One of our visiting students noticed that some of the Baha’is she met wore jewelry with a nine-pointed star or a Baha’i ring-stone symbol.
Question: Is there some sort of meaning behind these symbols, similar to how the cross reminds Christians that Jesus died for our sake; or the Star of David represents the teachings of Judaism?
Baha’is have informally adopted the nine-pointed star as a symbol for a number of reasons. The word “Baha” (Arabic for “Glory”) corresponds to the number nine in the Arabic system that assigns numerical values to letters, called the Abjad system. Also, it was nine years after the announcement of Baha’u’llah’s Forerunner, the Bab, that Baha’u’llah received His own revelation in a dungeon in Tehran (the Black Pit or Siyah-chal). Nine also symbolizes comprehensiveness and culmination, simply because it is the highest single digit number. Baha’i temples have nine sides, as well, which symbolizes the fact that everyone is welcome to come in and pray, regardless of what religious direction they come from.
Baha’is often use a nine-pointed star on tombstones where Baha’is are buried, but you’ll also see the symbol used in many different contexts in the Baha’i community. It symbolizes the essential purpose of the Baha’i teachings – to create one world, united under God.
The Baha’i ring-stone symbol, a calligraphic rendering of the phrase “Allah’u’abha”, means “God is most glorious” — but it also does something I think is truly lovely. It graphically depicts the relationship between God, His Manifestations, and Man. The top bar represents the world of God (the spiritual realm); the bottom bar that mirrors it signifies our world; and the line between them symbolizes the Manifestation of God (Christ, Buddha, Baha’u’llah, etc). The vertical line that connects all three planes of existence exemplifies the Holy Spirit. The two stars in the ring-stone symbol stand for The Bab (who prepared the way for Baha’u’llah) and Baha’u’llah. This beautiful symbol reminds Baha’is that we are connected to God through the Holy Spirit and the Manifestation of God.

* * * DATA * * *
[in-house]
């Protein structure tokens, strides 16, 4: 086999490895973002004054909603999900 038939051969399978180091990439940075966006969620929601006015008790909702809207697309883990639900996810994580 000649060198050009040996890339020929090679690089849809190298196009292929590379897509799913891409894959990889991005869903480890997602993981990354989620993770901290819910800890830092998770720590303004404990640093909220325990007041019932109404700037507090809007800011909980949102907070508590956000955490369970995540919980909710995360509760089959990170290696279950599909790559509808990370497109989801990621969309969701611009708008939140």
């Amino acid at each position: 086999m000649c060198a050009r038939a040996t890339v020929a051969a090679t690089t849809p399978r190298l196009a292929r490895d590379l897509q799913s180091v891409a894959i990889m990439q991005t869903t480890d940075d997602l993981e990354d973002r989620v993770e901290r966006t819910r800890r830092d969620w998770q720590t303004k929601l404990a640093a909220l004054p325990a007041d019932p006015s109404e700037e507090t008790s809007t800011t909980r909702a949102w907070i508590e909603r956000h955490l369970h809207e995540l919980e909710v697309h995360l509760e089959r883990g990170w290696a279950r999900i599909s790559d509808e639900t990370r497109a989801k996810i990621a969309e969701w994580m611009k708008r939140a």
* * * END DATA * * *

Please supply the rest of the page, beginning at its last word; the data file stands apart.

The last of these, which Baha’is call “the Greatest Name”, is an artistically-drawn calligraphy of the Arabic phrase “Ya Baha’ul Abha” meaning “O glory of the All-Glorious”. You may see this version, first drawn by a renowned 19th Century Baha’i calligrapher named Mishkin-Qalam (who was one of the earliest Baha’is), hanging on the wall in Baha’i homes. Rendered in the shape of an ark or boat, it can serve as a metaphor for how the Faith of God through the ages has preserved believers from the spiritual storm of this earthly life.
These symbols all represent ideas and concepts Baha’is revere: That God continually educates humanity through progressive revelation; that all religions come from one Creator; that the unity of humanity represents the highest and most spiritual goal of our age.